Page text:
The other day I saw a tweet by Ryan McLeod asking an easy way to create what he called deliciously fat gradients.
In this case study today we present the workflow of Jill Tovey, a fashion illustrator from the UK. Jill will show us how to create an amazing digital painting design using Photoshop and Corel Painter. For more information visit Jill's website at http://www.jilltovey.com/about.html
I have been lucky enough to have my work showcased in various places such as Camden's Proud Galleries, MTV, Computer Arts & Digit Magazine and at Brighton's Hip Hop Festival. As well as being published in a book that showcased global illustration, I've also been nominated for some awards and was a finalist last year for Britvic's Drench Art Award (ooh get me!). Most of my work is mixed media, I use Corel Painter, Photoshop as well as lots of different paints, scans and textures - mostly just playing until I have something I feel happy with.
Unless I’m doing something a bit abstract I’ll start with an image for reference, then make a sketch. For this case study I chose something fairly simple - some lips. Here I’ve scanned in the sketch and popped into Photoshop.
Once I’ve arranged the size and composition, it’s into Corel Painter where I’ll chose the base colours for the image. Sometimes I use kuler.adobe.com to help chose a base colour scheme but I mostly keep it a fairly random process (as with most things) and I don’t always stick to the colours I originally chose, adding new ones in as I go along depending on what I think fits best.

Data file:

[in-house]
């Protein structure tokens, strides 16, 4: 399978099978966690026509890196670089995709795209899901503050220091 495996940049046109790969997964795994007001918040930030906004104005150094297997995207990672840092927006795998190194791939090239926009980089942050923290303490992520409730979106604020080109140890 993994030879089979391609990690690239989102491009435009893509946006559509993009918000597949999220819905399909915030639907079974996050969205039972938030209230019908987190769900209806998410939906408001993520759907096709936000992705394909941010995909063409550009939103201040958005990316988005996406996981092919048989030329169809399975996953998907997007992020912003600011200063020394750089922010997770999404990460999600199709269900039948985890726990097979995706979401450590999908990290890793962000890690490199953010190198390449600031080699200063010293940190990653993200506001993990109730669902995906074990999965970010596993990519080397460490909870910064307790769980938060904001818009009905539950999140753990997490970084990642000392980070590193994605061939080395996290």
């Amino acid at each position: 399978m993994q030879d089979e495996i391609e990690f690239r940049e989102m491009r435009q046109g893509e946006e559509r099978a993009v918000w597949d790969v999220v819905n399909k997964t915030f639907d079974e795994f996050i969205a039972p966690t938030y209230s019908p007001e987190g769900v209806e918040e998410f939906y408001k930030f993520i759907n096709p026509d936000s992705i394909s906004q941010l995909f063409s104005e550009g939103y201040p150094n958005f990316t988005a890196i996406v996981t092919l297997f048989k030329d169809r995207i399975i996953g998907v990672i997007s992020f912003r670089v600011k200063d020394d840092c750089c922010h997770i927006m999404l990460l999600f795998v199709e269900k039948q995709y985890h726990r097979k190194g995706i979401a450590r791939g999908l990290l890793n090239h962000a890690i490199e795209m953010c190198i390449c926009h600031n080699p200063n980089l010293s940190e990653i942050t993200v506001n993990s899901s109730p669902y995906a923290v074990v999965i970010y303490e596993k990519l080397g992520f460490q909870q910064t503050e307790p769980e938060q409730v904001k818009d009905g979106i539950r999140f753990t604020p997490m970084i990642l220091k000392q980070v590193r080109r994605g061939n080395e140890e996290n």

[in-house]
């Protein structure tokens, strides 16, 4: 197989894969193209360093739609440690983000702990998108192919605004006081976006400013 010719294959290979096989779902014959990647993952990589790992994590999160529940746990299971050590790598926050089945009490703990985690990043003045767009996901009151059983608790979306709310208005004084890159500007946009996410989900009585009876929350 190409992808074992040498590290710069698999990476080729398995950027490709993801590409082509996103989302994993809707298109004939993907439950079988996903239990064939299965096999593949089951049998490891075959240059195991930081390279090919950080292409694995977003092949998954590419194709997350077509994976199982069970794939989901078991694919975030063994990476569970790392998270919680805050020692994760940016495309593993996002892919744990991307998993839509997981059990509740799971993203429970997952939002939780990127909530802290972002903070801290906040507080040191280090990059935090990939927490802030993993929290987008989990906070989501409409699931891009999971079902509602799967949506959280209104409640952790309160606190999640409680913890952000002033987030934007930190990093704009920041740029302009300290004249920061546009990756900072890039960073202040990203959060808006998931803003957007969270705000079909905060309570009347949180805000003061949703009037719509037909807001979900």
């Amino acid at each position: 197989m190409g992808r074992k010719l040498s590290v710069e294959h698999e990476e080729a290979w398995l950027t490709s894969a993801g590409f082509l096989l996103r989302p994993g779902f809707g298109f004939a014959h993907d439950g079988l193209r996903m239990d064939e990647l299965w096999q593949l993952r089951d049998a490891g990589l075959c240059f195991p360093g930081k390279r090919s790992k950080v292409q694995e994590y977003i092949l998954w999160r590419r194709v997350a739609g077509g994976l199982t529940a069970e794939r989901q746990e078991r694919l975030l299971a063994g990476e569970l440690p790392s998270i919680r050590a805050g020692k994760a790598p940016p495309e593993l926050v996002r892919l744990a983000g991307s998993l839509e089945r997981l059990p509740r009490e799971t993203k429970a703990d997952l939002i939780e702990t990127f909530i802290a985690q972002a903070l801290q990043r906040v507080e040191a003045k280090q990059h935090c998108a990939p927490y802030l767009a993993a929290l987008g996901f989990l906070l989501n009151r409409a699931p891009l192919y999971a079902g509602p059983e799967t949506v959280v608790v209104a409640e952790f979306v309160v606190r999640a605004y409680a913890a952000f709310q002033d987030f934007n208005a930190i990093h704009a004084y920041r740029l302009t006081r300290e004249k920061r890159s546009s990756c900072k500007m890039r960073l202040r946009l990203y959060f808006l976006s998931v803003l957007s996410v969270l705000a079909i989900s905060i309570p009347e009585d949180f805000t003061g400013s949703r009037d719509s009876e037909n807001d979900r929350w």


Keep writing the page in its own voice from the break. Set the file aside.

Next I normally start making sure I’ve got a bit of a rough outline going before blocking the colours in. If it’s a more detailed image I’ll concentrate lots of detail on the areas I want to stand out the most, which if I’m drawing a person is usually the eyes and mouth.
Next I’ve blocked in the colours and worked out where I want everything to go. I added a nice bright blue in for the background. I love using lots of bright colours and almost always use at least one fully saturated colour or I have some neon acrylics at home which usually scan in quite brightly.
From here I just keep adding more and more details. In more complicated images I usually end up with hundreds of layers, which I merge as I go along to keep Painter working quickly.
The different brushes I use are also fairly random, I like to use lots of different brushes for different effects such as chalk and acrylics and the Real Bristle brushes.
Once I’ve got something I’m happy with I print it off to use as reference for when the actual painting starts.
I use lots of different types of paints: watercolour; acrylics, sometimes oil (but I’m often too impatient to let things dry), marbelling, airbrushing, ink, I also take photos of textures or things I think will fit in with the image.
I do a lot of mark making and things just for texture but I also paint parts of the image so that I can fit it into the picture I’ve got.
Meanwhile, Hugo the trusty Basset Hound helps me chose my materials…
Once I’ve got lots of different images I pop it all into Photoshop and start playing, cuttings things out, overlaying or using different layer effects moving things around and blending them in to fit in with the main image.
That’s about it really! I tried to make it sound complicated but it’s really not. Here’s the final result: